If you are planning your own event and are looking for a resource to help you organize or are searching for local conferences click on this link for Eventbrite.


This piece is a rarity written by me because it’s untitled right now. I’m going to be tweaking it a bit and rewording some of the lines to add more depth. It is a rough version of what it will be but I still wanted to share it.

You want to put a spell on me

Like your name is Nina or you 

Can conjure the blues greats 

But I’m immune

My people talk the fire out of burns,

read dreams,

and see dead people. 

There is no magic you can weave 

strong enough

to break generations 

of bindings

to rip the ties that bind 

Sarah and Lymon’s 

blood coursing through these veins.

My people wove dreams from land

ripe with cotton, scuppernong vines and sweet potatoes.

They poured sweat into the future 

and brought forth

their own brand of magic.

Look for Me-Ted Kooser

I apologize for slacking this past week, I had poems selected to share and didn’t have them drafted the way I should have. I rarely ever slack like that during National Poetry Month so I am posting twice today to end on a strong note. This poem is by U.S Poet Laureate Ted Looser and he shared it in celebration of his 87th birthday. 

Look for me under the hood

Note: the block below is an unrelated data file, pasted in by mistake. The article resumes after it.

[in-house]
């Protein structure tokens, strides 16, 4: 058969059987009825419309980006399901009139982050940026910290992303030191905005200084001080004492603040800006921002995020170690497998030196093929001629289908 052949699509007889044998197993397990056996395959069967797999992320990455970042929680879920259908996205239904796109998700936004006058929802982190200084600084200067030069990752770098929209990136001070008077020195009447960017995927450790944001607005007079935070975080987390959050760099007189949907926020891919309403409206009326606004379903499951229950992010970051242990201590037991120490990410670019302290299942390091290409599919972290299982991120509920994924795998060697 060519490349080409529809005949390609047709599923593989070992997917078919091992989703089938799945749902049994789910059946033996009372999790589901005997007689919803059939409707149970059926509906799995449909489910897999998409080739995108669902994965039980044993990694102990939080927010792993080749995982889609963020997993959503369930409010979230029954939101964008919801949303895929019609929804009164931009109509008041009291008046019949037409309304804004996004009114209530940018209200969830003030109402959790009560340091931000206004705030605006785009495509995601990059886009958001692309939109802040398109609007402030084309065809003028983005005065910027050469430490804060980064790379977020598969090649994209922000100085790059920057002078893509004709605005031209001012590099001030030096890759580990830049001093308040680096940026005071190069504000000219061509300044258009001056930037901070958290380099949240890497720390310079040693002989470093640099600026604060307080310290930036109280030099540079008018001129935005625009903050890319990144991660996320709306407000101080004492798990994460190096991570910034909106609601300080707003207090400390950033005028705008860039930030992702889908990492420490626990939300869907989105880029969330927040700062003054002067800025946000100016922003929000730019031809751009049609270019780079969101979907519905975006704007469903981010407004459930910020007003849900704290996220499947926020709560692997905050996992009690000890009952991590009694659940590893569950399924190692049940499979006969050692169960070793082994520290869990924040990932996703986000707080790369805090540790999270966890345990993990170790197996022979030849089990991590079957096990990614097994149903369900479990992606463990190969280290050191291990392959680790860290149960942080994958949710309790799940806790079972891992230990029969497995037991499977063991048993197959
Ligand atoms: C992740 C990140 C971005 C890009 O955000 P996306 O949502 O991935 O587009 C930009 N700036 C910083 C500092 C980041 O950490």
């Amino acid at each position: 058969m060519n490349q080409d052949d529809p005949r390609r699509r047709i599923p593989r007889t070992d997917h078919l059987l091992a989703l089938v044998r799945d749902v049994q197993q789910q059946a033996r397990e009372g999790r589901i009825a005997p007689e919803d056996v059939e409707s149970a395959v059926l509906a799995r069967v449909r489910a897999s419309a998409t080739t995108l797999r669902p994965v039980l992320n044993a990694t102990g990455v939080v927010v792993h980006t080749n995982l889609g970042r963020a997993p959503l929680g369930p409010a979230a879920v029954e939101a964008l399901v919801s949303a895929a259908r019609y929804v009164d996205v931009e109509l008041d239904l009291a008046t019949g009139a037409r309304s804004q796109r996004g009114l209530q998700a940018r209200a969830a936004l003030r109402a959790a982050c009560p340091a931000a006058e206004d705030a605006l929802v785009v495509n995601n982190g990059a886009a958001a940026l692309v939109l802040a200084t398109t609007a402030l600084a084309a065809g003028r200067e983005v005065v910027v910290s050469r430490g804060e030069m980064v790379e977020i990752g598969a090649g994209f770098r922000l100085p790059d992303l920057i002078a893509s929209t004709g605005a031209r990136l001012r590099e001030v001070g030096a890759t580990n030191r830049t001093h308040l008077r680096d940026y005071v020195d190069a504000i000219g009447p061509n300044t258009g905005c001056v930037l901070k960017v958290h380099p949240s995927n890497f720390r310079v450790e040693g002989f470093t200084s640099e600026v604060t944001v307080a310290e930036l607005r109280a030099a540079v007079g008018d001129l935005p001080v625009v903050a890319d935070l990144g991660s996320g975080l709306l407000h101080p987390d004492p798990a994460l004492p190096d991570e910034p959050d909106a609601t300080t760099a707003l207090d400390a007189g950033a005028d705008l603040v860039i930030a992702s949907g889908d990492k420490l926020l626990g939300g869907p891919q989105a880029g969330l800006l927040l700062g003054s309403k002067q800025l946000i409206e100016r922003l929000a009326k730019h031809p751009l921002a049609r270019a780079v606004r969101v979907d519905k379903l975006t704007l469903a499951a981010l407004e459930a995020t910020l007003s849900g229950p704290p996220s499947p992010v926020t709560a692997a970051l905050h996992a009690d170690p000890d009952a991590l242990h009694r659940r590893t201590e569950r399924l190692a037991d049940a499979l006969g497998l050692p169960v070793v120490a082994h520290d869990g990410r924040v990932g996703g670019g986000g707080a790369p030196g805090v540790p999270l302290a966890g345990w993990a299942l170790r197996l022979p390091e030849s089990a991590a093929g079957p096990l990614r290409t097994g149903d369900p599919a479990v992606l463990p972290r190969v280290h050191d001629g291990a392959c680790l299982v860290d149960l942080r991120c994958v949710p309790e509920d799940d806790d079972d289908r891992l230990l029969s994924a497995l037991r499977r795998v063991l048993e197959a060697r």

of that old Chevrolet settled in weeds
at the end of the pasture.

I’m the radiator that spent its years
bolted in front of an engine
shoving me forward into the wind.

Whatever was in me in those days
has mostly leaked away,
but my cap’s still screwed on tight
and I know the names of all these
tattered moths and broken grasshoppers
the rest of you’ve forgotten.

What Do You Call It?- Write Azaglo

Poetry is more than words. It is a force for change, the song of our souls, a call to action, a means to claim pride, or to capture a moment. Sometimes, the voice of the poet is so powerful that it leaps off the page! That’s what happened with this piece. I am proud to share with you the words of one of my favorite poets, Write Azaglo. This piece first appeared on her Instagram and I begged her to let me share it here. 

Hope you enjoy! 

What do you call it 

When they bottle up your blackness too

and place your body in the hands of white supremacy?

As if it was supposed to soothe their hunger for peace

Like they didn’t cause it to starve in the first place 

Like we ‘pos to just cheer on another black body being handed to  the police

For them to drink

For them to consume

For them to destroy 

Like we have smiles on our faces when we mourn

Like we don’t have tombstones written at the bottom of our soles

What do you call it? 

Aubade-Claudia Rankine

They say brave but I don’t want it.
Who will we mourn today. Or won’t we.

Black all the windows. Lower

down the afternoon. I barricade

all my belonging. I am mostly never real

American or anything

availing. But I do take. And take

what’s given. The smell of blood.

I breathe it in. The dirt so thick with our good

fortune. And who pays for it. And what am


But fear, but wanting. I’ll bite

the feeding hand until I’m fed

And buried. In the shining day. 

All deadly good

intentions. A catalogue of virtues

 This is how I’ll disappear.